In the mid-nineteenth century, the most economically advanced and powerful nations of Europe, such as Britain, France, and Spain, began to scramble for colonies in Asia and Africa. They shared similar motivations—to increase their economic strength through expanding trade networks and to extend their political clout through a worldwide presence. The relatively untapped resources of products and people in Asia and Africa created a trading boom for European imperial nations and increased their international prestige. In the face of growing European imperialism, the relatively young United States began to look about for its own expansion opportunities.
The opportunity was found in the United States' backyard. The region of Alaska had for years been a Russian territory. As early as 1854 and 1860 the United States and Russia had been involved in unsuccessful attempts to arrange a purchase of the land, which spanned 586,400 square miles. U.S. westward expansion, once propelled by the doctrine of manifest destiny, had cooled with the additions of Texas, California, and the Oregon territory. Improvements in transportation, including a growing network of roads, canals, and railroads, made settlement and trade in the U.S. states and territories easier. Though some political friction remained over Russian enforcement of an 1824 treaty forbidding Americans from direct trade with the Alaskan natives, Americans frequently visited the Russian harbors in Alaska, to the profit of both sides.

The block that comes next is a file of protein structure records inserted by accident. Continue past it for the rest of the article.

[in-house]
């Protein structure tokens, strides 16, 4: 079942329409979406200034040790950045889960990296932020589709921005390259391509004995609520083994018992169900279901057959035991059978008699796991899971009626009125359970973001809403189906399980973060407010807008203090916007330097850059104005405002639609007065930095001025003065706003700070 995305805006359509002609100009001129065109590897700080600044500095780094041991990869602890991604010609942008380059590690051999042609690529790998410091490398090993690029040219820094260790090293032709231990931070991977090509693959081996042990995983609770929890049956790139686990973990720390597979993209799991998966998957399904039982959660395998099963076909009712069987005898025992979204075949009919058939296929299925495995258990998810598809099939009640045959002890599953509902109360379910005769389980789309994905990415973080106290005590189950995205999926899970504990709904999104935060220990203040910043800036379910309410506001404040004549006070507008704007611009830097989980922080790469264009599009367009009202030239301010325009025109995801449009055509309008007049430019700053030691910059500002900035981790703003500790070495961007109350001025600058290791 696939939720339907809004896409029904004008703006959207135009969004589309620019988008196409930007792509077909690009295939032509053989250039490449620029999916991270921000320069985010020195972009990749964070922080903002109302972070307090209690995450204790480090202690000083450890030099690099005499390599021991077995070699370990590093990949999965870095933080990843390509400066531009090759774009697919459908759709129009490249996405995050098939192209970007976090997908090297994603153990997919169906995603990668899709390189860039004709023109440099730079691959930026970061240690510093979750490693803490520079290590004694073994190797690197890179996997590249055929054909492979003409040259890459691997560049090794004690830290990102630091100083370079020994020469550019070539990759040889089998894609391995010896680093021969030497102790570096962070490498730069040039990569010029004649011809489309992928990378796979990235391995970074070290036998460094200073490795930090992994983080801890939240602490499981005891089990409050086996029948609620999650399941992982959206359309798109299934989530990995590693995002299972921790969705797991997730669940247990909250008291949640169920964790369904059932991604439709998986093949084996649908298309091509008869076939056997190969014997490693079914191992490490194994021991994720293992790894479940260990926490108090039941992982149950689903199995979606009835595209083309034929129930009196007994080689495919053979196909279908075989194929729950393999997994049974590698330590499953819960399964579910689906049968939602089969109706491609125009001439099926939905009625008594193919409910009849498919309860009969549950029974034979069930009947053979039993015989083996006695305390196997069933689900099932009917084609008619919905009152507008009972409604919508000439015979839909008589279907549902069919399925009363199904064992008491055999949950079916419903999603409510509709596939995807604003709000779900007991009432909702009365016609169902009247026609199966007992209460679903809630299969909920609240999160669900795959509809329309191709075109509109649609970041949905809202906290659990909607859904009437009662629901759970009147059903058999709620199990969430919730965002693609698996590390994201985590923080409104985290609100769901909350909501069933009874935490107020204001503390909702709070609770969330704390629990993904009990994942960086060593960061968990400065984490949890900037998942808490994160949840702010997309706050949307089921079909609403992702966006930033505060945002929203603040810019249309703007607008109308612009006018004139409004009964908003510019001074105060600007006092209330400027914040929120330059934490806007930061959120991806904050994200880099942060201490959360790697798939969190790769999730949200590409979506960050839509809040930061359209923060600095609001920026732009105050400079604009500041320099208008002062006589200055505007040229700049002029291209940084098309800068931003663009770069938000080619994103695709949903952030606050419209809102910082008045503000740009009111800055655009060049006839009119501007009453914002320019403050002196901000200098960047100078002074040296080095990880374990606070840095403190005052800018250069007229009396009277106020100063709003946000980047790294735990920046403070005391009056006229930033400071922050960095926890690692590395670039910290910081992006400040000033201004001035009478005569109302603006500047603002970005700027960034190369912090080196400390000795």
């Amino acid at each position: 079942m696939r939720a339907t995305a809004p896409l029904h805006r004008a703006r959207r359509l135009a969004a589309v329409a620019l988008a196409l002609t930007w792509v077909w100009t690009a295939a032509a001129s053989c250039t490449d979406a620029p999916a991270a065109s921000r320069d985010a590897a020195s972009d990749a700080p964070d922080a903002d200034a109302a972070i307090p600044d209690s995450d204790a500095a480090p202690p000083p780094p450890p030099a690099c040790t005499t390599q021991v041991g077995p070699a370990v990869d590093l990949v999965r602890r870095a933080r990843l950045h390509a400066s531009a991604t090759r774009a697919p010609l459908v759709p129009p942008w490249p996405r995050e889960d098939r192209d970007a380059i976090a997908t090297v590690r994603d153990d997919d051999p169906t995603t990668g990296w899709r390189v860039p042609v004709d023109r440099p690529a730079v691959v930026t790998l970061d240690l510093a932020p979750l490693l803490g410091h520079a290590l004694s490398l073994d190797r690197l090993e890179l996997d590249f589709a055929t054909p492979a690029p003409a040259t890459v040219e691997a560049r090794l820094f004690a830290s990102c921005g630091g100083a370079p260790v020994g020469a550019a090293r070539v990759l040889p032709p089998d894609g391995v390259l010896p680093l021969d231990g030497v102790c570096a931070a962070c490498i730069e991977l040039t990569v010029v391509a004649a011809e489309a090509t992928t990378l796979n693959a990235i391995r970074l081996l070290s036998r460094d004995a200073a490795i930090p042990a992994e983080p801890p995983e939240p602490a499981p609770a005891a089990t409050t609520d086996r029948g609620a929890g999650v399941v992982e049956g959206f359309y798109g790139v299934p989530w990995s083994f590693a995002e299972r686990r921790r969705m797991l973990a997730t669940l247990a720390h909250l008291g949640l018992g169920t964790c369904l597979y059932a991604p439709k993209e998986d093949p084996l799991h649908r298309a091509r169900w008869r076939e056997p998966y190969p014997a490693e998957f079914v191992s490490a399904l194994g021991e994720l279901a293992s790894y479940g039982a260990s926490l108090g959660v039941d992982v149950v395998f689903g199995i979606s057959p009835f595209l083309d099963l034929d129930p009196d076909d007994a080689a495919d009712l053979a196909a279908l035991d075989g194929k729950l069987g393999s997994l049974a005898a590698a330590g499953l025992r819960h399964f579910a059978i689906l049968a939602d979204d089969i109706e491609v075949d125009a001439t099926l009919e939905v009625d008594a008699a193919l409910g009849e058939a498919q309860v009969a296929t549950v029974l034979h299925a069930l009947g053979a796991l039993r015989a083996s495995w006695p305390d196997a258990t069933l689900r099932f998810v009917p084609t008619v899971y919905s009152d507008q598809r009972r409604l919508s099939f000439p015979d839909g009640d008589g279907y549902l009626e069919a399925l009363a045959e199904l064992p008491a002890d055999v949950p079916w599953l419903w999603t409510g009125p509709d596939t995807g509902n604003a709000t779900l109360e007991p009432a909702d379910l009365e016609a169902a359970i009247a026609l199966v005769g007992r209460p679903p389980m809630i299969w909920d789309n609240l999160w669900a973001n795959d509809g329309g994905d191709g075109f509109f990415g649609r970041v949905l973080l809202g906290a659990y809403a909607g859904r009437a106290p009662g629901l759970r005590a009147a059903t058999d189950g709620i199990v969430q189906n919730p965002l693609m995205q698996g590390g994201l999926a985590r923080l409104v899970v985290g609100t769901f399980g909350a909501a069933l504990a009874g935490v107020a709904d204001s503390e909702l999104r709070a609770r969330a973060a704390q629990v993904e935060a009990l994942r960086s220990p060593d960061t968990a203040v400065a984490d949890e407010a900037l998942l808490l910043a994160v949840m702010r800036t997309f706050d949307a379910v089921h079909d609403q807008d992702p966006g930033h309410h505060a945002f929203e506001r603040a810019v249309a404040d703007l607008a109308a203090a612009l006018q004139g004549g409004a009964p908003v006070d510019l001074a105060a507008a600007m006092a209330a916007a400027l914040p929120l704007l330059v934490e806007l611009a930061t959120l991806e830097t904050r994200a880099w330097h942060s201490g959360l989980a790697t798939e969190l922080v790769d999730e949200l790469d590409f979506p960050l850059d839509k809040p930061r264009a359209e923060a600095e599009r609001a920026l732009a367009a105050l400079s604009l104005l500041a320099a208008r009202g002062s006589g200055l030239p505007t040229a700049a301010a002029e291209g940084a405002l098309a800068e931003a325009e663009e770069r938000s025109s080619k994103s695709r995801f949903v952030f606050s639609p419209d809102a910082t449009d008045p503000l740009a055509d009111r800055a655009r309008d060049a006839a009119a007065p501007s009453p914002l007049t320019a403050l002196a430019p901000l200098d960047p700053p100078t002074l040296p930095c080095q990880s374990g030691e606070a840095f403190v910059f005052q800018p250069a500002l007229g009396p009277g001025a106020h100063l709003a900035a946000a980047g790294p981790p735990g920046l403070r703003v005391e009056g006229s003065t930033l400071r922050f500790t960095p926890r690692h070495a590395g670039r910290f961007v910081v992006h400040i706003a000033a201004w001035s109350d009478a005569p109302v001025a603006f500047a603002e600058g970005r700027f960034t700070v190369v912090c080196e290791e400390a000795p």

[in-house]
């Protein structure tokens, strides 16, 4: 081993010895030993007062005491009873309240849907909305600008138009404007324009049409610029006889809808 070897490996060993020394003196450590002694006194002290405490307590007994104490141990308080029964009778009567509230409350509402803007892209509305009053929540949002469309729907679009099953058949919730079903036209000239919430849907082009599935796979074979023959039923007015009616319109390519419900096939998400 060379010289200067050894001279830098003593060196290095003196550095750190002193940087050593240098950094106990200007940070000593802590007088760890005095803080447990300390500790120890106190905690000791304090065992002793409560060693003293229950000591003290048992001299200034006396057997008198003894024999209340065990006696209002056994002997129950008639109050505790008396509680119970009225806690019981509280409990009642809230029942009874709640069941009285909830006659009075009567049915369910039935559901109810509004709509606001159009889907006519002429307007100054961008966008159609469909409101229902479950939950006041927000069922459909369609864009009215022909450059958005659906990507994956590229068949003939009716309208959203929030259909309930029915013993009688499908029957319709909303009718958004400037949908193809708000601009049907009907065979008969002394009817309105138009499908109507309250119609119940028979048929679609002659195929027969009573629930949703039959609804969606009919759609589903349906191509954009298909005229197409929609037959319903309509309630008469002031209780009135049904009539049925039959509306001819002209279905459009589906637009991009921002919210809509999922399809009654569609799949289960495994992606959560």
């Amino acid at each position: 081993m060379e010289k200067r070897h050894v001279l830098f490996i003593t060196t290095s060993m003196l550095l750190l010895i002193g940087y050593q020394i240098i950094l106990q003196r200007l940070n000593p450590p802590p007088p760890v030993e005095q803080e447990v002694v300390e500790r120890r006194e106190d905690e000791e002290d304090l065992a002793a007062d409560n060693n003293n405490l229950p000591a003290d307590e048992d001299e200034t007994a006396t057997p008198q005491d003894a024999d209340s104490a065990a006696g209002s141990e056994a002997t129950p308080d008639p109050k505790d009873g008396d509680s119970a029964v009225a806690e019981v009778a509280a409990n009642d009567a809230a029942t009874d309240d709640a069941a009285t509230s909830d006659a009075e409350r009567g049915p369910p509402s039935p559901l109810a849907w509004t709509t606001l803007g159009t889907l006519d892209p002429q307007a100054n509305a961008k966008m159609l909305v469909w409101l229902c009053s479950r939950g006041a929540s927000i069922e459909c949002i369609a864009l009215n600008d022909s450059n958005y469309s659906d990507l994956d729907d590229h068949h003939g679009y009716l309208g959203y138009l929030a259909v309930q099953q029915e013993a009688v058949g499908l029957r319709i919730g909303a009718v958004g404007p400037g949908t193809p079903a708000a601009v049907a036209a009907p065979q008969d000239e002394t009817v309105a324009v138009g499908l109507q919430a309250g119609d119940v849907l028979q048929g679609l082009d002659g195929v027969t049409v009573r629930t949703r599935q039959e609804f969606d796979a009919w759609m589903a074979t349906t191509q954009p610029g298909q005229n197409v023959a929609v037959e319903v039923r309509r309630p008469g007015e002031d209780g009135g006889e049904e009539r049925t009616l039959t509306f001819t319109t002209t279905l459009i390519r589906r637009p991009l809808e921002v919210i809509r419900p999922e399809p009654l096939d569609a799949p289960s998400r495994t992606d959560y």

Alaska was explored and claimed by Russia in the mid-eighteenth century and contained numerous coastal cities with busy trading businesses. Russian population in the region, however, was low and concentrated mainly along the coastline. One of the more advanced coastal cities was Sitka. Settled in 1830, Sitka was known for its commerce and culture, and was the seat of a lucrative fur trade. Aleuts from the nearby islands gave the land the name Alaska and provided pelts for export. A multitude of Indians, Aleuts, Eskimos, and Russians worked in Sitka's warehouses, shops, flour mill, bakery, tannery, arsenal, and shipyard. Cities similar to Sitka lined Alaska's coastline.